Natural-gas futures climbed to their highest level in 14 years, with tight supplies in the U.S. and Russia’s move to reduce the flow of fuel to Europe pulling prices up for a second straight week.
September natural gas settled at $9.336 per million British thermal units on Friday, the highest front-month contract finish on the New York Mercantile Exchange since August 2008, according to Dow Jones Market Data. Prices ended the week 6.5% higher.
The main reason for the natural-gas rally this week is the “sharply reduced flows from Russia amid a backdrop of only average stockpiles,” Tyler Richey, co-editor at Sevens Report Research, told MarketWatch.
“Even with inventories sitting near their five-year average right now, the fact that flows from Russia through Nord Stream 1 are trickling at just 20% of capacity means that even modest demand at the start of the winter will quickly begin to draw supply down,” he said. “Below-average temperatures could very well see supply quickly depleted.”
Russia’s state-owned energy producer Gazprom said in late July that natural-gas exports through the vital pipeline to Germany would drop to 20% from 40% of capacity. It attributed the decline to sanctions-related issues with turbines that had already reduced flows, according to a July 25 article in The Wall Street Journal.
Read: Why natural gas may be in store for more price gains after a 50% climb in July
On Friday, Gazprom said it would shut the Nord Stream pipeline for three days later this month to perform maintenance, according to the The Wall Street Journal.
The September European benchmark Dutch TTF gas futures contract, meanwhile, climbed by about 35% since the last trading day of July to stand at 257.40 euros per megawatt-hour on Friday. It traded at just 63.317 euros at the end of 2021.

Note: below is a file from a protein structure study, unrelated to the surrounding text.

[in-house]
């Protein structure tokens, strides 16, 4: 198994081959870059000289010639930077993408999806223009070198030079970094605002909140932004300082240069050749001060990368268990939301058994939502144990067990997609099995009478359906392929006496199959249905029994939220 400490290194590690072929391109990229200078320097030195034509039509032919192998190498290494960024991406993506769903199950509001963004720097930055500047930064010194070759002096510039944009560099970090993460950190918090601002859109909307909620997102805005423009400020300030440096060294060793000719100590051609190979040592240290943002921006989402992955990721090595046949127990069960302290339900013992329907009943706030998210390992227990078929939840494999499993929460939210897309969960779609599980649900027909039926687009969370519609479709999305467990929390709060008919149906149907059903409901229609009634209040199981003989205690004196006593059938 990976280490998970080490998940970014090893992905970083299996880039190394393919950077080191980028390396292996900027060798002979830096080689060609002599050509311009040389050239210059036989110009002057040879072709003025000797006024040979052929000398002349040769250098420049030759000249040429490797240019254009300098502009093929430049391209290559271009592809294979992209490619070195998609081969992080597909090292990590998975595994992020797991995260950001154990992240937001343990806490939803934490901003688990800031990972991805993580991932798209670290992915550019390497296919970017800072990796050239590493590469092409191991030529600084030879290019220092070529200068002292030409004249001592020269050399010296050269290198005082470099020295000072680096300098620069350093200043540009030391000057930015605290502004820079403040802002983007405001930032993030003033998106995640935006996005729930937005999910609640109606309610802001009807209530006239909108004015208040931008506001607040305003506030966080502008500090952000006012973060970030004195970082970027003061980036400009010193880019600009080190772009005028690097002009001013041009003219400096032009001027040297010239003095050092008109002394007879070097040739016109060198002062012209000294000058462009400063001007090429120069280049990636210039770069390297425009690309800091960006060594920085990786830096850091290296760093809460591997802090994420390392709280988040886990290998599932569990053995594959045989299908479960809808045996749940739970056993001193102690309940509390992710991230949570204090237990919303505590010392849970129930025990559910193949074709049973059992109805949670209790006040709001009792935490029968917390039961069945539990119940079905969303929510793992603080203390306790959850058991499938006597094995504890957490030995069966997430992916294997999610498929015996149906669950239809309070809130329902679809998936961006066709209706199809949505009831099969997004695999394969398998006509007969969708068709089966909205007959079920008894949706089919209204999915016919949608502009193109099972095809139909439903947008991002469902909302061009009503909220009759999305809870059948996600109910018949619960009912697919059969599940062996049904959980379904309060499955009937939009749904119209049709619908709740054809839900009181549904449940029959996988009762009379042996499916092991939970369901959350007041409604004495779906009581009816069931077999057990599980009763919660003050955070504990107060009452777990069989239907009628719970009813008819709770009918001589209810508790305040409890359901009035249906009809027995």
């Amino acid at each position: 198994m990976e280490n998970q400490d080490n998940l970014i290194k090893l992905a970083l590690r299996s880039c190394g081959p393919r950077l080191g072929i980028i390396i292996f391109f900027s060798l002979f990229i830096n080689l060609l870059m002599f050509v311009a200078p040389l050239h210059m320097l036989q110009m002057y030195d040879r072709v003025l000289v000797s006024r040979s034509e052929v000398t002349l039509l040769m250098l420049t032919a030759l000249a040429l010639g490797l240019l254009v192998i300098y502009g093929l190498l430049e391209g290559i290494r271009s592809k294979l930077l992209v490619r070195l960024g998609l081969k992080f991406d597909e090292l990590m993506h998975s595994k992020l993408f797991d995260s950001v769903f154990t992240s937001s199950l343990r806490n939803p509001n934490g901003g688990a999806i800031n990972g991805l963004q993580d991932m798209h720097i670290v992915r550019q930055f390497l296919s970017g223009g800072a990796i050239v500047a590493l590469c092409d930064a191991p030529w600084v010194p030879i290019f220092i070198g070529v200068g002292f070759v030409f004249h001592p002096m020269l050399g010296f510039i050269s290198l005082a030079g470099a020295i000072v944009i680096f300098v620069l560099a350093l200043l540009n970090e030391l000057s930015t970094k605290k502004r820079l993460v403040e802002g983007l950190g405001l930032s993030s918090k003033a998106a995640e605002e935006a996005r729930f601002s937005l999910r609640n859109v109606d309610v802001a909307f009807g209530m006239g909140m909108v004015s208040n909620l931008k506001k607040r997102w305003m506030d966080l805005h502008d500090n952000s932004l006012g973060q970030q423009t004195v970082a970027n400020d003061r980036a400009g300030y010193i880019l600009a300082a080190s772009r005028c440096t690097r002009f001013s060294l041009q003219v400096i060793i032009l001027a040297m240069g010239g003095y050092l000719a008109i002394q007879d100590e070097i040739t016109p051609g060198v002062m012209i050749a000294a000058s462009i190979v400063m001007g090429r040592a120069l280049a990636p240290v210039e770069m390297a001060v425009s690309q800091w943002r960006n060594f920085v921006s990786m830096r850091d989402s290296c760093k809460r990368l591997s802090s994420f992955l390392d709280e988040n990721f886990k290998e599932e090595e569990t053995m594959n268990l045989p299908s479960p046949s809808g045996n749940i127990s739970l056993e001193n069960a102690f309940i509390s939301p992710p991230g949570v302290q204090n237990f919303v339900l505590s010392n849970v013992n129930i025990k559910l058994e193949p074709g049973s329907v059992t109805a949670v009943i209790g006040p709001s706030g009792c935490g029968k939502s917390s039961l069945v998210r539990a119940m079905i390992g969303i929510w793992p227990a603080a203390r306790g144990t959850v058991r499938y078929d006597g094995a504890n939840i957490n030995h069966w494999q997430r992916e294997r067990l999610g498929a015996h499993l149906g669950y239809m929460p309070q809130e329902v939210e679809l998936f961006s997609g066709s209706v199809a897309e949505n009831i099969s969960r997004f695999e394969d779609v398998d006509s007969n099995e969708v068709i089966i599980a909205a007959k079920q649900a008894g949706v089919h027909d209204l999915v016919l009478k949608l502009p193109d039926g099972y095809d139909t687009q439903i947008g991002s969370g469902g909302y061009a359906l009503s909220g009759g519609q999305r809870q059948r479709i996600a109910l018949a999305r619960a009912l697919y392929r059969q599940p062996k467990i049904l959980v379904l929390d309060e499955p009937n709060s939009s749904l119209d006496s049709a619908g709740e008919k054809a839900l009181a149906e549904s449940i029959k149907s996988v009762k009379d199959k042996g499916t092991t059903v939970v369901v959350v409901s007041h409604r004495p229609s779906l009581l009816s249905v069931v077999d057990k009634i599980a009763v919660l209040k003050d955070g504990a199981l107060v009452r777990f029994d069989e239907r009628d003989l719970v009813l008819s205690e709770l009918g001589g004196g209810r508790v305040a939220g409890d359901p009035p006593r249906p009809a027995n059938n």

Bottom line, “without Russian natural gas, Europe is going to have a very hard time satisfying even subdued demand this year,” said Richey. Without a resolution in Ukraine, “prices in Europe are likely to continue to new record highs in the months ahead, which will subsequently buoy U.S. market prices as well.”
Data from the Energy Information Administration released Thursday showed an increase of 18 billion cubic feet in U.S. natural-gas supplies in storage for the week ended Aug. 12.
That increase was smaller than the 34 billion cubic foot average climb expected by analysts for the week, and below the five-year average rise of 47 billion cubic feet, according to S&P Global Commodity Insights.
Supply growth has been a “real struggle,” Peter McNally, global sector lead at Third Bridge, told MarketWatch. “Producers have been hesitant to invest aggressively and even when they have, the supply chain of oilfield services and labor has proven to be a bottleneck.”
Experts at Third Bridge “do not see a meaningful move on the supply side until 2023,” he said. ” In the meantime, the adjective used for supply is ‘sluggish’.”
On the demand side, “weather has played a factor in the last few weeks as temperatures soar and power generation has struggled to keep up,” said McNally, adding that Third Bridge has forecast “double-digit” average prices for natural gas this winter.
“In an extreme scenario of weather in specific parts of the country, prices could spike as high as $30” per million Btus, but that’s not likely a price that would be sustained for more than a week or two, he said.
Meanwhile, hurricane season in the Atlantic continues through Nov. 30 — and along with it the potential for production disruptions in the Gulf of Mexico.
Hurricanes are less of a factor for natural gas given that the region’s share of production continues to decline, said McNally.
Still, if hurricanes force the closure of U.S. liquefied natural-gas export terminals without a disruption to the natural-gas pipelines feeding those facilities, prices in the U.S. would fall, he said. “LNG has become a critical source of U.S. demand,” as shown by the price drop in July when the Freeport LNG facility was shut due to a fire.
“Seasonality could trigger a drop in prices,” McNally said. “Summer is almost over and the ‘shoulder months’ for demand are ahead,” with not as much heating or cooling demand as we head into autumn.